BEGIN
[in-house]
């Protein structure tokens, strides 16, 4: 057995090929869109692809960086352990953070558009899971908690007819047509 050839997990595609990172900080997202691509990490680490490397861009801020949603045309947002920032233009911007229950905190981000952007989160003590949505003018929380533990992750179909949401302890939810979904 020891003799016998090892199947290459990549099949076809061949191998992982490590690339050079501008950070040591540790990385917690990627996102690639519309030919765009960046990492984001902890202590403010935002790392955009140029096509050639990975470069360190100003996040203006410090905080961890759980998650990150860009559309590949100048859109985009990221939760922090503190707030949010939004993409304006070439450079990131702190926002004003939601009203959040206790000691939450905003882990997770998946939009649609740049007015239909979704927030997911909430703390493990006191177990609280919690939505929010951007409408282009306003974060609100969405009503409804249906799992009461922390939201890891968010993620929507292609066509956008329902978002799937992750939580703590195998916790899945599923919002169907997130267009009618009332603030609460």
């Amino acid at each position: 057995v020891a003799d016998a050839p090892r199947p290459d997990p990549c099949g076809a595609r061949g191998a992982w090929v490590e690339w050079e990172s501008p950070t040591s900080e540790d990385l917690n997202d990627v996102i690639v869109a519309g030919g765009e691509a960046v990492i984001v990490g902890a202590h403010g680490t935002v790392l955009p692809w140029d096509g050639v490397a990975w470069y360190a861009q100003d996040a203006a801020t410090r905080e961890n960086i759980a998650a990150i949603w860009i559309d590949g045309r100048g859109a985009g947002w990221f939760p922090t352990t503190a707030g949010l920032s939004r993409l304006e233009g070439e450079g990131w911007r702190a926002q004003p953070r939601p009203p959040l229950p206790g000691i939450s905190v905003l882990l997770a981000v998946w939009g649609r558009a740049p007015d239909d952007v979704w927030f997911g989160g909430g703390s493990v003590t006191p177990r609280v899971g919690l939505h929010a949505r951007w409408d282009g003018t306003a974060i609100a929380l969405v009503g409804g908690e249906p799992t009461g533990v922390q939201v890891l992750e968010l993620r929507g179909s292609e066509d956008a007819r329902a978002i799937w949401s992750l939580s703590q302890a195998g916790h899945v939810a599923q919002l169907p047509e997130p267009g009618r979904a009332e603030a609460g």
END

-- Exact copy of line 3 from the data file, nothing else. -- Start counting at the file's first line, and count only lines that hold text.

């Amino acid at each position: 057995v020891a003799d016998a050839p090892r199947p290459d997990p990549c099949g076809a595609r061949g191998a992982w090929v490590e690339w050079e990172s501008p950070t040591s900080e540790d990385l917690n997202d990627v996102i690639v869109a519309g030919g765009e691509a960046v990492i984001v990490g902890a202590h403010g680490t935002v790392l955009p692809w140029d096509g050639v490397a990975w470069y360190a861009q100003d996040a203006a801020t410090r905080e961890n960086i759980a998650a990150i949603w860009i559309d590949g045309r100048g859109a985009g947002w990221f939760p922090t352990t503190a707030g949010l920032s939004r993409l304006e233009g070439e450079g990131w911007r702190a926002q004003p953070r939601p009203p959040l229950p206790g000691i939450s905190v905003l882990l997770a981000v998946w939009g649609r558009a740049p007015d239909d952007v979704w927030f997911g989160g909430g703390s493990v003590t006191p177990r609280v899971g919690l939505h929010a949505r951007w409408d282009g003018t306003a974060i609100a929380l969405v009503g409804g908690e249906p799992t009461g533990v922390q939201v890891l992750e968010l993620r929507g179909s292609e066509d956008a007819r329902a978002i799937w949401s992750l939580s703590q302890a195998g916790h899945v939810a599923q919002l169907p047509e997130p267009g009618r979904a009332e603030a609460g």